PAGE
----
The show's closing theme tune, "Yakety Sax", which has gained a following in its own right, was written by James Q. "Spider" Rich and Boots Randolph. As the closing credits rolled, the theme was usually accompanied by a sped-up chase-sequence, often featuring scantily clad young women. The show's musical director was pianist and easy listening conductor Ronnie Aldrich, and vocal backing was provided by session singers the Ladybirds (who also frequently appeared on camera from 1969 to 1974). The saxophone soloist on Aldrich's version of "Yakety Sax" was Peter Hughes. For three episodes of the 1973–1974 season, Albert Elms filled in for Aldrich as musical director. "Yakety Sax" first appeared in the 19 November 1969 episode, which was also the first show for Thames.
Another signature of the show was the enthusiastic announcer intro: "Yes! It's The Benny Hill Show!" (The announcer was often cast member Henry McGee.) From 1975 forward, Hill was also introduced at the start of each show as "The Lad Himself". The show closed with Hill's salute: "Thank you for being with us, and we look forward to seeing you all again—very, very soon. Until then, bye bye.".
he main supporting cast includes Henry McGee, Jon Jon Keefe, Nicholas Parsons, Bob Todd and Jackie Wright.
The regular sexpot-type females include Jenny Lee-Wright, Sue Bond, Bettina Le Beau, Lesley Goldie, Cherri Gilham and Diana Darvey. In later years, the show included a dance troupe, the Hill's Angels, which was briefly preceded by the Love Machine. Regular Angels were Sue Upton and Louise English, whilst Jane Leeves also appeared as a Hill's Angel in a few episodes in the early 1980s; among those who appeared only once were Susan Clark and Sue McIntosh.
The female singing group The Ladybirds, featuring the bespectacled Maggie Stredder, were regulars on the show as background singers to Hill, and occasionally singing numbers on their own.
Character actresses include Anna Dawson, Bella Emberg, Rita Webb and Patricia Hayes.
Musical guest stars
The show was awarded the 'Special Prize of the City of Montreux' at the Rose d'Or festival in 1984. Selected sketches from the first four years (1969–1972) of the Thames run were also edited into a feature film, The Best of Benny Hill (1974).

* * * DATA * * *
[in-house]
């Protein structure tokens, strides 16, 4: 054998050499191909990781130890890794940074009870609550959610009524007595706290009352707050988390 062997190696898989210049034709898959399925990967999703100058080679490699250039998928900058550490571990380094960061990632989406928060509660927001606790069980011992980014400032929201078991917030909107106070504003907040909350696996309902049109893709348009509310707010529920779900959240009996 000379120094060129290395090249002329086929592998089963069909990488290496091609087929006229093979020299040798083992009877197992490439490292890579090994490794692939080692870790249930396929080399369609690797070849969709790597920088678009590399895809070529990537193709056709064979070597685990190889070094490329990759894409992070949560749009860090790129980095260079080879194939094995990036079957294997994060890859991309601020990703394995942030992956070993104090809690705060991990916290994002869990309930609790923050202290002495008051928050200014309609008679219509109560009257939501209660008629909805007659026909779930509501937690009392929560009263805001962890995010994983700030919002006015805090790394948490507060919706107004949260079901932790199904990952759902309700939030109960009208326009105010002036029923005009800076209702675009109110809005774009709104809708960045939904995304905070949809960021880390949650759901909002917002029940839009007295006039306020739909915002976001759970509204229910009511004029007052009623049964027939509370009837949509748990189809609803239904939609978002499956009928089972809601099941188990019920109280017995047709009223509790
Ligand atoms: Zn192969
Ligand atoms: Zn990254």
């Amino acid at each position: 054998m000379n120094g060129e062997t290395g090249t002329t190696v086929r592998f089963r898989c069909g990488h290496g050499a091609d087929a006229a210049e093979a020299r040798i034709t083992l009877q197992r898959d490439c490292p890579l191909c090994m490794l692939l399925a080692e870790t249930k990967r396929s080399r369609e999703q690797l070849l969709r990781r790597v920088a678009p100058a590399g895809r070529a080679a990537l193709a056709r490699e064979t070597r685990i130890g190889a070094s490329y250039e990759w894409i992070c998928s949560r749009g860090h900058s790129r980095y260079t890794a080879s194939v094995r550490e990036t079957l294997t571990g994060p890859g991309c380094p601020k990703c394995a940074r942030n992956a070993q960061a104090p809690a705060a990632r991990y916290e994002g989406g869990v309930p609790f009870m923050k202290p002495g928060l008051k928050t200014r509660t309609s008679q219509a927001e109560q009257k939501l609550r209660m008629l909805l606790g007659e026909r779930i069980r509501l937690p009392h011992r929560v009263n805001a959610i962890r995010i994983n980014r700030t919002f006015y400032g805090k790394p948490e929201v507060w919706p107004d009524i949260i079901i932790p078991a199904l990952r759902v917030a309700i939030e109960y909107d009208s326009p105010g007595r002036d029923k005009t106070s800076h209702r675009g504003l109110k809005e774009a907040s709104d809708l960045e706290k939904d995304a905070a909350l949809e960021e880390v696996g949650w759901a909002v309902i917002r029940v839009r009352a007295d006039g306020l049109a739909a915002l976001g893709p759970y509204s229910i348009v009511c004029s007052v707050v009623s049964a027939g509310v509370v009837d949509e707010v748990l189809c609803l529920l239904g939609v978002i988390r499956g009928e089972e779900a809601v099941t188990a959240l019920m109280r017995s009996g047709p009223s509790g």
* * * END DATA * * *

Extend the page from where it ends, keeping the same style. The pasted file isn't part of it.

In 1977, Hill produced a special in Australia (see below) that provided material for some scattered episodes of the U.S. half-hour syndicated edits. The cast of that Australian show included Barry Otto and Ron Shand.
The programme also aired on GBC TV in the British Overseas territory of Gibraltar.
In Spain, the programme was made popular in the early/mid-1990s with the arrival of the commercial stations. Telecinco, in its first guise, depended heavily on old programming from across the globe, and The Benny Hill Show would usually air for 60–90 minutes every night before the 20:30 news programme.
As of July 2014, the show is being broadcast on Australia's 7Two. The show has also been aired in India on UTV, dubbed in various Indian languages.
Antenna TV, a network created for digital subchannels in the United States, started showing the show Friday and Saturday nights in three hour blocks on New Year's Day, 1 January 2011. This version, while generally following the half-hour syndicated format, included many of the musical numbers.
As of 2017, the show is currently being broadcast on Makedonia TV (M.tv) in Greece.
At its peak in 1977, 21.10 million viewers watched Hill's show. In 1989, the last Thames episode attracted 9.58 million viewers. However, this reason for the cancellation has been disputed[who?]. Despite declining ratings in the UK, the show was still one of Britain's most successful TV exports, airing in 97 other countries.